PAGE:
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Homework Help: Another chain rule: easy one

  1. Mar 13, 2008 #1
    [SOLVED] another chain rule: easy one

    [tex]y=xe^{-x^2}[/tex]

    i have no i dea how to start.
    [tex] f'= x^{x^2} or -2x^blah blah blah [/tex]

    just get me started and i'll promise you i will finish it myself
     
    Last edited: Mar 13, 2008
  2. jcsd
  3. Mar 13, 2008 #2
    This is actually an application of the product rule, then the chain rule.
     
  4. Mar 13, 2008 #3
    You will probably want to use the product rule and the rule for finding the derivative of [tex]e^{g(x)}[/tex]
     
  5. Mar 13, 2008 #4
    Product rule!!!

    [tex]f(x)=e^{-x^2}[/tex]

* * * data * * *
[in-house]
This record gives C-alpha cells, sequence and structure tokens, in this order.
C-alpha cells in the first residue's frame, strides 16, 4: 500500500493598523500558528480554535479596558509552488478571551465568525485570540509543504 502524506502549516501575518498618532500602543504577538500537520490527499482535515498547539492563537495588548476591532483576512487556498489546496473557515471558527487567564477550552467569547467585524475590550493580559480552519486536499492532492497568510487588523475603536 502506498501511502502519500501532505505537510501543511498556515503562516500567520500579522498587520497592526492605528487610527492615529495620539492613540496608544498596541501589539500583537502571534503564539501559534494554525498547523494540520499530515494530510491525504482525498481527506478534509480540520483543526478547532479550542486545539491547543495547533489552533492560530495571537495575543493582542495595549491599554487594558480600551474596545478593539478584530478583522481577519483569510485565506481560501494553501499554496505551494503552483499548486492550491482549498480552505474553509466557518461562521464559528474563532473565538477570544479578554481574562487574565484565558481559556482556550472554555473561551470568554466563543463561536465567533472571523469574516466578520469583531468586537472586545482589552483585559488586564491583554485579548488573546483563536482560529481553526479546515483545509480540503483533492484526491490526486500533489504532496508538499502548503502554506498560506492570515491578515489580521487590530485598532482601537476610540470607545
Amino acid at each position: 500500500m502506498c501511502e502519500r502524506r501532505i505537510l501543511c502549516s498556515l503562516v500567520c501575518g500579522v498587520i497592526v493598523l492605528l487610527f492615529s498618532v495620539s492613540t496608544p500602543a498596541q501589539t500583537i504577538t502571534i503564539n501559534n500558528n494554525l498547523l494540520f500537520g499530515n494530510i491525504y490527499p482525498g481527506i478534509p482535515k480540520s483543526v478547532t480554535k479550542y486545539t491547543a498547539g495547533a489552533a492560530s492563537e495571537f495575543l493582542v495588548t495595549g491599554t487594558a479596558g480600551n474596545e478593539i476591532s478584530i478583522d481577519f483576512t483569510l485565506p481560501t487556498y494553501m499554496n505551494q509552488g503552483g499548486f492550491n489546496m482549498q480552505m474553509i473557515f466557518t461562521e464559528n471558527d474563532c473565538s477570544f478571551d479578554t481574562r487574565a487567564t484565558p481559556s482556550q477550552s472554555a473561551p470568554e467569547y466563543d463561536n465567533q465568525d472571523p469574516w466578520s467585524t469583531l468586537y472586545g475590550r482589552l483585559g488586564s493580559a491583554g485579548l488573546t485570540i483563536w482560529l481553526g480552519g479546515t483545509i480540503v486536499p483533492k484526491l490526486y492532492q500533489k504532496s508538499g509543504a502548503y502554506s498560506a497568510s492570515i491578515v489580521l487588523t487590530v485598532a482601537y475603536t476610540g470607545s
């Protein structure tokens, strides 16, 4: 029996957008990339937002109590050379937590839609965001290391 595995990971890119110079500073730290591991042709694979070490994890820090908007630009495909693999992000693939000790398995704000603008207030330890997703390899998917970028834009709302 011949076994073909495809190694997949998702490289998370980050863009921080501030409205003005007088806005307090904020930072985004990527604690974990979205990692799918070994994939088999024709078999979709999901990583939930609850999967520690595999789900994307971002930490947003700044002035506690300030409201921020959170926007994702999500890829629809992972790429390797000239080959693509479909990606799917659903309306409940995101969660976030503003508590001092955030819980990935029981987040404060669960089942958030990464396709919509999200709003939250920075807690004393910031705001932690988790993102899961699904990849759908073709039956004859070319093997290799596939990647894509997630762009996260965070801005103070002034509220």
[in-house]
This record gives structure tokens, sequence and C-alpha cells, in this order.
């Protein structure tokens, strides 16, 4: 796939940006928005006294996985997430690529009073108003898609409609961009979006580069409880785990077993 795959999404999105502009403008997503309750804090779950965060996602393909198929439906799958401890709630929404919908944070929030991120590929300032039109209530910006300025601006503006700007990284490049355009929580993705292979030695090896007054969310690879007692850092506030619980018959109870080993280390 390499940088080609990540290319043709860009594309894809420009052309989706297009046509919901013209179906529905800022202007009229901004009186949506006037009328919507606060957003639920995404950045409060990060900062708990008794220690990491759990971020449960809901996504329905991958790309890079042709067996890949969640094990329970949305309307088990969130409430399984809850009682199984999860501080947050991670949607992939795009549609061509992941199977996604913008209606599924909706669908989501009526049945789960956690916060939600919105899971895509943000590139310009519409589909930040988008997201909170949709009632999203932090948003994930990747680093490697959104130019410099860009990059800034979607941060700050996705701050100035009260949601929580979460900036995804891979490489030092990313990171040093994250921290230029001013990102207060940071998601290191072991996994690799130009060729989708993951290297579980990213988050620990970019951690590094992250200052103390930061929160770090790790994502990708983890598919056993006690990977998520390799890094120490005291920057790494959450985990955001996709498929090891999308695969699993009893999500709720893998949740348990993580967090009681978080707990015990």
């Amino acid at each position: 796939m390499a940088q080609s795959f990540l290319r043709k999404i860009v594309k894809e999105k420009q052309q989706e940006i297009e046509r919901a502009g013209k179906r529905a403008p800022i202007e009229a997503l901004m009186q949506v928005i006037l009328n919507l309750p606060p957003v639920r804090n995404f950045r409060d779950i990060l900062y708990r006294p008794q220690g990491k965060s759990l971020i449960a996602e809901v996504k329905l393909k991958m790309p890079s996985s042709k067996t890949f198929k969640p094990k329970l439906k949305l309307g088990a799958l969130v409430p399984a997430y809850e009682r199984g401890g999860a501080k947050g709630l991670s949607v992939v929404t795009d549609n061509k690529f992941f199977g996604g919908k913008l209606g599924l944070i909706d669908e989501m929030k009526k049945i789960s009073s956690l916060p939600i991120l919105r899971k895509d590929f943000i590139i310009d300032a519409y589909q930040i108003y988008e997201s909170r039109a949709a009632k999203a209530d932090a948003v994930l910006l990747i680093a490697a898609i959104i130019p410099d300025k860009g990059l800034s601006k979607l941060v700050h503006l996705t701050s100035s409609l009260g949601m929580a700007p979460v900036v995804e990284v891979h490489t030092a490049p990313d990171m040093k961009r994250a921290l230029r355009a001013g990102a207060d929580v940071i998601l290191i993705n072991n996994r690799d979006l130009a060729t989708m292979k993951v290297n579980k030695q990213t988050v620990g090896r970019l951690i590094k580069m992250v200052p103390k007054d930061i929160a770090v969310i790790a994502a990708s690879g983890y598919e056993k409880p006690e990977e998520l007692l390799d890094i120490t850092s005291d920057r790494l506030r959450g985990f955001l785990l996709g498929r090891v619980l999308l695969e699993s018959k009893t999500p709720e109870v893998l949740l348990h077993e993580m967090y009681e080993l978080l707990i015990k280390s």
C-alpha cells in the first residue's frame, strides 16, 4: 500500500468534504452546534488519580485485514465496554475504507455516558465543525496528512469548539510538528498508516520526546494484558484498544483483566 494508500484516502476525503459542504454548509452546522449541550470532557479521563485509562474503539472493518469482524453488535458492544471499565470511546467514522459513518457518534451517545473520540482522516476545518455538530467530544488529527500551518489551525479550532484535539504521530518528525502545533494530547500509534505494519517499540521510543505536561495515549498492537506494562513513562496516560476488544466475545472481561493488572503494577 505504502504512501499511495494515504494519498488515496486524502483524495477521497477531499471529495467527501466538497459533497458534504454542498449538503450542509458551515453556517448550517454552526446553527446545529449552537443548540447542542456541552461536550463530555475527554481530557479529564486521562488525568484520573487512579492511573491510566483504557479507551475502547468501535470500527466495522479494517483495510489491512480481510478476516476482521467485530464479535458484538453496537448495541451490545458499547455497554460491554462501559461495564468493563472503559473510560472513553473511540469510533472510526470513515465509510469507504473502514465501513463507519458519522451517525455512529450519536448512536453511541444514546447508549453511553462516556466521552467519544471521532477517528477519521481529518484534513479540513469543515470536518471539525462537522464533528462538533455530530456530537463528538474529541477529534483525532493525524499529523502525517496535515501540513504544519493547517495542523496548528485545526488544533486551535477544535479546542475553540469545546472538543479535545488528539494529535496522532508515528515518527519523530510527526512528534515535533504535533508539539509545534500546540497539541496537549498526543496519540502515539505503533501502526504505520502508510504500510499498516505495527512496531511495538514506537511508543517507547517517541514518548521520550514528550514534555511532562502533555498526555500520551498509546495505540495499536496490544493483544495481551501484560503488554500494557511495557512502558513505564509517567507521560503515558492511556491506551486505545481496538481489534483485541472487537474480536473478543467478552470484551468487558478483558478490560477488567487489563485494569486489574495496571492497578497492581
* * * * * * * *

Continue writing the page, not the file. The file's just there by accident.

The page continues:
derivative of e is itself, times the derivative of it's exponent.
     
  6. Mar 13, 2008 #5
    wow 3 replies all at 22:49 ... you just got the royal treatment :D
     
  7. Mar 13, 2008 #6
    ROFL:rofl:
     
  8. Mar 13, 2008 #7

    Dick

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    Start with the product rule. When you get to needing to find d/dx(e^(-x^2)) then remember the chain rule says (f(g(x)))'=f'(g(x))*g'(x). f is exp. g(x)=-x^2. So?
     
  9. Mar 13, 2008 #8
    Solved it
    thanks
     
  10. Mar 13, 2008 #9

    Dick

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    Geez. I'm really late.
     
  11. Mar 13, 2008 #10
    [tex] Y'= e^{-x2}(1-2x^{2})[/tex]
    thanks for the help
     
  12. Mar 13, 2008 #11
    Looks right^^
     
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